Horrors recounted by survivors of ISIS prisons
NORTHERN SYRIA - It has been months since they returned from hell but the scars from having been imprisoned by the Islamic State (ISIS) may never heal.
Since taking control of large portions of Syria in 2014, ISIS has set up several prisons in Raqqa province, incarcerating thousands of people on an array of charges.
The most prominent prisoners are held in the notorious Sadd al-Furat prison in Tabqa, east of Raqqa city, from which prisoners rarely come out alive. Suspects of collaboration with the Syrian regime and opposition groups fighting ISIS are mainly held at the former military tribunal prison and “Point 11” station, the group’s security centre.
Perpetrators of minor offences, such as traffic and dress-code violations, are detained in the governorate’s prison and the Islamic police station. There is a women’s prison of al-Khansa Brigade. Al- Manakher prison houses foreign ISIS members accused of violations and foreign captives.
The depth of horror in Sadd al- Furat was revealed by a former ISIS member who fled to Turkey several months ago. “It is a terrible place,” said Abu Azzam, who spoke to The Arab Weekly but asked to be identified by this pseudonym.
“I have been to the Sadd prison more than once, transporting detainees from ‘Point 11′ detention centre. I never saw the prisoners, who were locked in a closed vehicle escorted by gunmen in two cars,” Abu Azzam said.
He said he was not allowed to enter prison premises. Guards would take the vehicle at the entrance, drop off prisoners and return it to the gate.
“Once I gave a fighter a ride from the prison. He was Tunisian and obviously drunk with his breath stinking with alcohol. When I asked him about the prisoners, he said they are big fish whom we feed to the fish. I knew then that the prisoners are eventually liquidated and their bodies thrown in al-Furat (Euphrates) river,” Abu Azzam added.
Torture remains a common feature of ISIS prisons. Abu Yasser, a former government employee, who requested to be identified as such, said he was born again after being released from the prison in the former military tribunal building in Raqqa city.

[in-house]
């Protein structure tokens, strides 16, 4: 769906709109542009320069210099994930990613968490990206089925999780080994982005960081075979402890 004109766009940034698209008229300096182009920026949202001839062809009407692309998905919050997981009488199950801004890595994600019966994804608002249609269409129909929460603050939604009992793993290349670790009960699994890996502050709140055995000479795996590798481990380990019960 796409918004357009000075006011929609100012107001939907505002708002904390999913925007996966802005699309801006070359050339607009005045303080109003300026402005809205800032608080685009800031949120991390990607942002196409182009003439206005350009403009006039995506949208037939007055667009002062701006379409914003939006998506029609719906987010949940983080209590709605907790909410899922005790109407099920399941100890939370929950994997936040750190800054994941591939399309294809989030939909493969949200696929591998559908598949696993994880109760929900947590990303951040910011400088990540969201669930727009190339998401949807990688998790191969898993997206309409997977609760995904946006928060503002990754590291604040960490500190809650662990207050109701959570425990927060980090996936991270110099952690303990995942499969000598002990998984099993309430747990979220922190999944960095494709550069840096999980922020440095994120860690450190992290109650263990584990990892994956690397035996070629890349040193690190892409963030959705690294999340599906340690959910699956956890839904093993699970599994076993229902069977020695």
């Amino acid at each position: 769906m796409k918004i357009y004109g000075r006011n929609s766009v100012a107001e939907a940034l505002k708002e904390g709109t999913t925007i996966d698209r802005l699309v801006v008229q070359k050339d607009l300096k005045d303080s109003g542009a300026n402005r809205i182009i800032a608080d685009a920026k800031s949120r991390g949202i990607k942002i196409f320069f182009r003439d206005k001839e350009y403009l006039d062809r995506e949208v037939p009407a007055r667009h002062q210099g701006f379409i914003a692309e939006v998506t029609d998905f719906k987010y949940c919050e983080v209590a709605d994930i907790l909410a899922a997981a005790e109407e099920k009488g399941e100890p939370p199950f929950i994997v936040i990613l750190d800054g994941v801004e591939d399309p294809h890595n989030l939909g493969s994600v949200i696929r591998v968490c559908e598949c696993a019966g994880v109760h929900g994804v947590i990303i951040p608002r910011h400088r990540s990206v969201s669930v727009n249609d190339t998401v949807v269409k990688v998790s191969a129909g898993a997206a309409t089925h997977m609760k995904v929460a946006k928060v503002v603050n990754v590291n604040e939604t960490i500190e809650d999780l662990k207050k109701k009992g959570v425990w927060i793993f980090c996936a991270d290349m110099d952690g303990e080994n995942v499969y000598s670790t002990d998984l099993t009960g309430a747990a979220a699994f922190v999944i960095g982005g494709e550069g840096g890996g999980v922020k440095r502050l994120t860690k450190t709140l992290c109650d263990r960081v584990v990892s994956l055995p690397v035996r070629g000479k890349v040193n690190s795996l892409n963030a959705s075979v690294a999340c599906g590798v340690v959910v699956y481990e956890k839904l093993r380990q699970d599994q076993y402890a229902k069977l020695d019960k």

“I was arrested last July in a dawn raid on my home. I spent ten days in the prison but each day felt like a year during which I endured psychological and physical torture, privation and humiliation,” he said.
Torture techniques included shooting the limbs of prisoners to extract confessions, Abu Yasser said. “The torture I have witnessed is beyond imagination. In one instance, the militants fired a gun inside the mouth of a prisoner, piercing his cheek. We were forced to watch the torturing of others and many prisoners would collapse before their turn came.”
In Mansoura, west of Raqqa, another notorious ISIS prison, Sadd al-Ba’ath, where Ahmad al-Hajj, a member of Tal Abyad local council, and five colleagues saw “unconceivable cruelty”.
“We were blindfolded, handcuffed and paraded in the city’s streets and forced to shout ‘We are apostates. We are heretics. We are infidels.’ The Islamic State came to implement the Islamic sharia and the rule of God,” said Hajj who has since fled to Turkey.
After being transferred to Sadd al-Ba’ath, group members said they thought they would be killed. “I cannot describe what I have witnessed. It is just beyond description. Although we experienced ‘soft torture’ but what we have seen was worse than torture itself,” he said.
In one of the torture sessions, attended by ISIS emir Abou Ali Al Shar’i (Fawaz Al Ali), a 25-year-old man named Abdel Rahman, accused of fomenting opposition against ISIS, was crawling on the floor after his limbs were broken and fingernails removed under torture, Hajj said.
“Another prisoner they called Abu Saleh was tortured to confess that he was collaborating with the Free Syrian Army. He was lashed and his finger slashed off, plunging him into a hysterical state. He was cursing ISIS and accusing them of heresy. Abou Ali al Shar’i then turned to one of the masked militants and asked him to silence the prisoner. And so it was, with a bullet between the eyes.”
In Aekerci prison east of Raqqa, inmates are mainly media and civil society activists. Very few survive internment, according to activist Anwar Khodr. “No investigators or interrogators are allowed in that prison, which is run directly by (ISIS security chief) Abu Luqman. The guards do not change to prevent any leakage of the identity of the inmates who are all residents of Raqqa province,” Khodr said.
“Torture methods, including electric shocks, lashing, stabbing and burning are used in interrogations. Some detainees admit untrue charges only to get killed and be spared fatal torture,” Khodr said, citing the ordeal of an activist whose hand was chopped off and was left to bleed to death.
The brutal ISIS rule is being documented by human rights groups, including Amnesty International, which released a report in December 2014 detailing killings, arbitrary trials, torture and abuse. However, former prisoners’ accounts indicate the conditions and abuses are worse than one could have imagined.